National Archives

National Archives

The National Archives

On a snow day a couple of weeks ago, Natalie and I were watching the movie, National Treasure. I love how that movie gets you excited about visiting historical places—and as Natalie and I were watching it, it brought back memories of many trips to Philadelphia and Boston—but also trips to the National Archives. It inspired us and gave us the perfect reason to go back for another visit to the Archives.

Visiting the Archives in the winter is a lot easier than at other times of the year. In fact, that’s probably true for most of the more popular museums in DC. When you pass the Archives in the spring, summer and fall, you often see a line coming out the door. I am speaking from experience (our last visit was in the early summer) that you can wait in line about an hour or even more to get inside.

Line to get into Archives

The line to get into the National Archives in the early summer

But in the winter, you can often just walk right into the building—no line at all.

Line at National Archives

The line in the winter to get into the Archives

No line

See–no line all the way to the door!

If the best time for you to visit the Archives is in the spring, summer or early fall—there is a better way than just waiting in line! Go to this website:, and reserve tickets for entrance to the Archives. Each ticket is $1.50, but well worth the saved time. If you reserve tickets ahead of time, you get to enter in through a different door, and avoid the looooooonnnng line. That’s really all the reservation does for you, but that is a huge bonus.

The line to get into the Archives during the early summer if you reserve your ticket ahead of time.  Compare to the picture of the other line from early summer for those without reservations...

The line to get into the Archives during the early summer if you reserve your ticket ahead of time. Compare to the picture of the other line from early summer for those without reservations…

If you visit the Archives first thing in the morning, my suggestion would be to head right up to the Rotunda on the second floor (that’s where the important documents such as the Declaration of Independence are kept) before the rest of the crowds do. You enter the building on the ground level, so head up one level to the upper level and try to beat the rush. If you arrive a little later in the day, no need to rush to the Rotunda—the crowds are already there.

Inside the Archives

There is no photography allowed in the National Archives–so this is the closest we could get inside on one of the stairways

If you arrive a little later, instead start out with the short movie to get an overview of the Archives. (The movie is shown on the lower level and only shown on weekdays—no weekend viewings) After the movie, head up to the Rotunda to see the main attraction of the National Archives—the Declaration of Independence, the Constitution and the Bill of Rights.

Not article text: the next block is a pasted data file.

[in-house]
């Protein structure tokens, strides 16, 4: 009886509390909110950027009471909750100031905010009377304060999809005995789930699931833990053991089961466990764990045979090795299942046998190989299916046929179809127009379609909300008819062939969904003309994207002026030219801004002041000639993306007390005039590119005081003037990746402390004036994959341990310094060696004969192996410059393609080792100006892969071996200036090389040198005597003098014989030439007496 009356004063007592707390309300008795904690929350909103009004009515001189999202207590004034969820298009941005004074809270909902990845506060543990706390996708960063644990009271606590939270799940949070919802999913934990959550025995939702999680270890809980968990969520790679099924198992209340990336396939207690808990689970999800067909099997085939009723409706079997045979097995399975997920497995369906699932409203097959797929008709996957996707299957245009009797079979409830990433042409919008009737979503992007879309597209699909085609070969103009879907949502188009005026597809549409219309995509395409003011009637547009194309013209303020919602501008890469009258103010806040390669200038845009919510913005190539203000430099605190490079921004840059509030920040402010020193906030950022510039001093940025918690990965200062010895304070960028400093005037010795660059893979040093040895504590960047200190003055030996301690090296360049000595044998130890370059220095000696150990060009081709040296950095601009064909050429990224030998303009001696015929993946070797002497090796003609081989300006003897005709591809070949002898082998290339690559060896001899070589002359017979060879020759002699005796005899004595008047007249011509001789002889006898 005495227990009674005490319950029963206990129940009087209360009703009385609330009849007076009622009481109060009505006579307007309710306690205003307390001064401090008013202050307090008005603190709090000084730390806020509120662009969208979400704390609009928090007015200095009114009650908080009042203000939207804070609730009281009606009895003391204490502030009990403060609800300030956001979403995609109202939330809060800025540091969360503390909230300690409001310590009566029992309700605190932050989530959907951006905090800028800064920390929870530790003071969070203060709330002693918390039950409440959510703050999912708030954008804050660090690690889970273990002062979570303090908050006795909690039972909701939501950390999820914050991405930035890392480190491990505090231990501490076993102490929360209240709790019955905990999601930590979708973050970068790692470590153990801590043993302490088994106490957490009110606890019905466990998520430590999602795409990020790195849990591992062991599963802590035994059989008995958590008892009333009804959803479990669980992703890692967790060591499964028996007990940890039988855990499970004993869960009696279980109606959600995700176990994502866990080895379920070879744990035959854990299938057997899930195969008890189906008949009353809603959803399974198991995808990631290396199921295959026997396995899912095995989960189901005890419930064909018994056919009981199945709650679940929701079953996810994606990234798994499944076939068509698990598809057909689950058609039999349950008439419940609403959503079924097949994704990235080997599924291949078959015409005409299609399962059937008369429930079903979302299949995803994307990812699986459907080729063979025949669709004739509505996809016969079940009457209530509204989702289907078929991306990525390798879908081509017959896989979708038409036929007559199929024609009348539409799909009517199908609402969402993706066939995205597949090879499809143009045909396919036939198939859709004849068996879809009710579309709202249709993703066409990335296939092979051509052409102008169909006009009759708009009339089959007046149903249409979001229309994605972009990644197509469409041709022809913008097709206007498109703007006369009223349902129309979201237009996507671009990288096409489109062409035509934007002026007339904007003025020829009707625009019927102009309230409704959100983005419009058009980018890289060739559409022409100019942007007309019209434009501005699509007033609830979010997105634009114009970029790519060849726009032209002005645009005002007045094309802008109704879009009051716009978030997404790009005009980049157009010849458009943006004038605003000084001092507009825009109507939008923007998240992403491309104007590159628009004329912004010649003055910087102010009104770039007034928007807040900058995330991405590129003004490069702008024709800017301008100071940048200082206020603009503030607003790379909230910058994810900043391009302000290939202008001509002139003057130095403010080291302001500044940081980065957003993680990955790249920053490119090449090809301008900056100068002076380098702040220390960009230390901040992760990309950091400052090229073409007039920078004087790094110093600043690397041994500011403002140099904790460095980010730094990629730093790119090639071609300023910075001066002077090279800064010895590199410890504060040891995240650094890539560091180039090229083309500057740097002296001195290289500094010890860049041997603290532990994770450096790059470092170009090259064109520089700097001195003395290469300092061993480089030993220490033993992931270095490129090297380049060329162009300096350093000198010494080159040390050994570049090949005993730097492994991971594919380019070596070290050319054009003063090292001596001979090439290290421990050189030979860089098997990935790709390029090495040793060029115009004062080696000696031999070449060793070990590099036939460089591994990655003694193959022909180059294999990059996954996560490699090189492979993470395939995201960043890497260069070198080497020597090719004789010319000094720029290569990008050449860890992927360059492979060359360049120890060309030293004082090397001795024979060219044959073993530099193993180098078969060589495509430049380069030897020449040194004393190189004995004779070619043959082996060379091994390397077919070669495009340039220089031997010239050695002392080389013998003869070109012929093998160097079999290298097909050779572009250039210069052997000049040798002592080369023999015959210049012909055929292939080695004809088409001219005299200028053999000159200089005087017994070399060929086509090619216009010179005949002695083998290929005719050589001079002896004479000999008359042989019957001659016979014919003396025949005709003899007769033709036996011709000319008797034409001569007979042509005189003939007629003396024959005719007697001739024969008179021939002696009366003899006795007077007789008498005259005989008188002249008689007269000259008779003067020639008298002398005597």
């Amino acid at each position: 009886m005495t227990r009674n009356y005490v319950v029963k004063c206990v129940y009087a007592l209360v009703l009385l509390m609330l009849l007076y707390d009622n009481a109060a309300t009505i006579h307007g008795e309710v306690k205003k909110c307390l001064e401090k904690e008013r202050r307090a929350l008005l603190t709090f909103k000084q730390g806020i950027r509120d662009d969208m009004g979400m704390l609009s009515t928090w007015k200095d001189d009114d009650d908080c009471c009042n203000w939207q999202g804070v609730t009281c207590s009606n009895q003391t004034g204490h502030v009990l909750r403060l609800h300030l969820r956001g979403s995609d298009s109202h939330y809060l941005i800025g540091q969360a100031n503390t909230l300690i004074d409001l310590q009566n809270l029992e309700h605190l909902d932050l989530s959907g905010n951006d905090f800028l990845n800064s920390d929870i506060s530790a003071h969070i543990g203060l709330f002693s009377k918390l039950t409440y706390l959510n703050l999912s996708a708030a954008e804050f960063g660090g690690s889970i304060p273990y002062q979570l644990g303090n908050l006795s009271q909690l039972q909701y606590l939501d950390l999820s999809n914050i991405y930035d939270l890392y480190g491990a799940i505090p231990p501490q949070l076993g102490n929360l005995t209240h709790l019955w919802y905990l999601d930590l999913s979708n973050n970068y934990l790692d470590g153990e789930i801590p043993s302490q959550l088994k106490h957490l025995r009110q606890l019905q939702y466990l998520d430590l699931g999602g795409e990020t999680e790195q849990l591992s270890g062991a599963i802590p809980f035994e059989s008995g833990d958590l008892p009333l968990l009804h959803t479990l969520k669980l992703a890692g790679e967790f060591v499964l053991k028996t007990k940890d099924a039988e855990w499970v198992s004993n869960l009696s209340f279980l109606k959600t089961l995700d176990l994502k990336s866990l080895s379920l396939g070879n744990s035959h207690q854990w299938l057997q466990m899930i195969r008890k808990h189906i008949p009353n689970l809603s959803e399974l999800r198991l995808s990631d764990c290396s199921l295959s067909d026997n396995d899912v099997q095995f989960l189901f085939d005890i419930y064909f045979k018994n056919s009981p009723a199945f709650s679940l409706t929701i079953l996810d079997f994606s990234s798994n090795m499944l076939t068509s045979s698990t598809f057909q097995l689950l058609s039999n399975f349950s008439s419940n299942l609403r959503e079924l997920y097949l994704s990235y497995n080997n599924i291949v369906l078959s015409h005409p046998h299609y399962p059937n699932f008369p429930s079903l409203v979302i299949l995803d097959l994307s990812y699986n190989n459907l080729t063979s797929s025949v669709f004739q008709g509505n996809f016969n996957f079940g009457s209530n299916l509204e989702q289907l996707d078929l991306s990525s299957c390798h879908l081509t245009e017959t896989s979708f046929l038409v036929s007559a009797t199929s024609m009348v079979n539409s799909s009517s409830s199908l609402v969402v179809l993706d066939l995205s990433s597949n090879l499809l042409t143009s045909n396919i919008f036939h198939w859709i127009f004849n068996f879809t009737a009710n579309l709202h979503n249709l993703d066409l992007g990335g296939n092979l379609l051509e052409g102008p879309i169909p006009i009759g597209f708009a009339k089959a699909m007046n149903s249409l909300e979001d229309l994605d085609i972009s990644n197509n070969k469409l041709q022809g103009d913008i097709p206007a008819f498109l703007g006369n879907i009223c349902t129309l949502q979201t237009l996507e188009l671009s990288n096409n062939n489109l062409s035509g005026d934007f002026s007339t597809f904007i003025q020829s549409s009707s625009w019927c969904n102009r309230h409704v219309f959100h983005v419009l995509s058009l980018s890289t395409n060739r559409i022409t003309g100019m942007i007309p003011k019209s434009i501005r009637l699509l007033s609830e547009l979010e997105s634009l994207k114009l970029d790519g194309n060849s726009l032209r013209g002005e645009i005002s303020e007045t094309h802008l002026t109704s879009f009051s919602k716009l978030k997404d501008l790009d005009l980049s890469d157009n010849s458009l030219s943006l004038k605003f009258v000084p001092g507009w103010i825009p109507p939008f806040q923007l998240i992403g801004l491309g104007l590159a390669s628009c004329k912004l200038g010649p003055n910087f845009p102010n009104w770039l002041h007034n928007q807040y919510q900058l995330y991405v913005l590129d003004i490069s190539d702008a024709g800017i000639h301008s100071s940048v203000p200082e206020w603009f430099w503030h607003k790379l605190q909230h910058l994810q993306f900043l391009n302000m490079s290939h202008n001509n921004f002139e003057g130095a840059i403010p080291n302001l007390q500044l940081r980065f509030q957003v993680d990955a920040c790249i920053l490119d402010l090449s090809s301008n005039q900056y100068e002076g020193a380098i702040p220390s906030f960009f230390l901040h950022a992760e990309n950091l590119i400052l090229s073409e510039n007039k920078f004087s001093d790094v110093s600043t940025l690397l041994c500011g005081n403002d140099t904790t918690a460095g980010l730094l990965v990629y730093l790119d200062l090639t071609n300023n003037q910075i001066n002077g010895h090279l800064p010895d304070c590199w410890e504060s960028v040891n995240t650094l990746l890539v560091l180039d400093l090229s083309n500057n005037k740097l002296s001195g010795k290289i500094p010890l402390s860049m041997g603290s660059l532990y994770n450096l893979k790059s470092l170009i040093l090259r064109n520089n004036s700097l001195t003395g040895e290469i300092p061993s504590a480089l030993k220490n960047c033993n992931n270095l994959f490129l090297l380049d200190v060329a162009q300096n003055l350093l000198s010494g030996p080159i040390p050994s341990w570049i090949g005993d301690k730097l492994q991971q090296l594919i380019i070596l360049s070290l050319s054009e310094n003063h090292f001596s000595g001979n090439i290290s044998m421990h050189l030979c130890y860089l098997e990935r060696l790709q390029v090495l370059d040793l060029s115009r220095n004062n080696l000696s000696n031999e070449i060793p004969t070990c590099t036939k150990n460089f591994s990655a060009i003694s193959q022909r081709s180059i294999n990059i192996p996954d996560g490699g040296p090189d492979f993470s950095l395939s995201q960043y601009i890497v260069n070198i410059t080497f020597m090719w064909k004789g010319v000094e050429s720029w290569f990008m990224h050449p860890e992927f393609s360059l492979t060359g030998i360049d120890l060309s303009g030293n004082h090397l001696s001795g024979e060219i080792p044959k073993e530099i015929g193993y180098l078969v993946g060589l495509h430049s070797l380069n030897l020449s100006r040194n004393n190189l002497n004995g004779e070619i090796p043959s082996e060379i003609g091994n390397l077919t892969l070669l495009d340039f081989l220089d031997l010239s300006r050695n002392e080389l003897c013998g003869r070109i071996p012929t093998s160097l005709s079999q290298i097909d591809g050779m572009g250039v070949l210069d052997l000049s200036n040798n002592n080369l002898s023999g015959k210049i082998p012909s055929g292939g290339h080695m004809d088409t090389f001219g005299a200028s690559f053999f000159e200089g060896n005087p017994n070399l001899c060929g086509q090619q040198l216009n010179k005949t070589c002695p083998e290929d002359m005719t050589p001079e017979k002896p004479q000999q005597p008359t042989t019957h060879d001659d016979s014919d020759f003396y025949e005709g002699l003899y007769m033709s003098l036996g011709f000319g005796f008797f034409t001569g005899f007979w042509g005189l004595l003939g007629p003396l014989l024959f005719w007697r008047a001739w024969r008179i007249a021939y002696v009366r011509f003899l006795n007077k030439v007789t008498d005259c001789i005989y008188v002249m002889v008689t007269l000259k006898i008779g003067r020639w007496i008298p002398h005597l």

I find that our family tends to get more into things and enjoy them more if we are challenged a little bit—the Archives is no exception. So when you are in the Rotunda, here are some questions of things to look for and make your trip more meaningful.

1. As you enter the room, there is a large mural on the left upper wall. Look at the cloud in the picture. Does it look like a person you recognize? Who does it look like?
2. Do you know how many states were needed to ratify the Constitution? (Bonus Question: Which Article tells you the answer to that?)
3. How many states actually signed the Constitution?
4. How many states were in existence at the time?
5. Which state(s) didn’t sign the Constitution?
6. The name of one of the states is misspelled in the Constitution. Which one is it? (Remember in olden days, an “s” was written as an “f”, so that isn’t a misspelling)
7. How does each document start out? On what date was each of three documents written?
8. How many Bill of Rights were originally proposed to the states to be ratified?
9. How many Bill of Rights were ratified?
10. Which of the original Bill of Rights was never ratified?
(All the answers are at the bottom of my post, but don’t peek until you have tried to answer them.)

After getting your fill of the Rotunda, visit the Public Vaults, which contain displays of the different types of documents that are contained in the National Archives–original letters, documents, photos and records. Also make sure you take a look at the Magna Carta, which is in the exhibit on the ground level right after you pass through security. Check out this visitors’ guide for more help in planning your visit:

There’s lots to see at the Archives—but don’t let it overwhelm you. At least go and see the Declaration of Independence, Constitution and Bill of Rights, and then decide from there how much, if any more, you want to see. I love the National Archives. I love looking at the documents that made our country the great country it is. And I love instilling that love in others—especially my kids. So head over there and enjoy a great history lesson!

National Archives

A view of the Archives from across the street


1. Abraham Lincoln
2. 9 states (Article 7 tells you that)
3. 12 states signed
4. There were 13 states at the time
5. Rhode Island didn’t sign
6. Pennsylvania
7. When in the course of human events… (July 4, 1776), We the people of the United States… (September 1787), The Conventions of a number of the States (March 4, 1789)
8. 12 original Bill of Rights
9. 10 were ratified at that time (numbers 3-12), then one was ratified in 1992 (number 2)
10. Number 1 was never ratified

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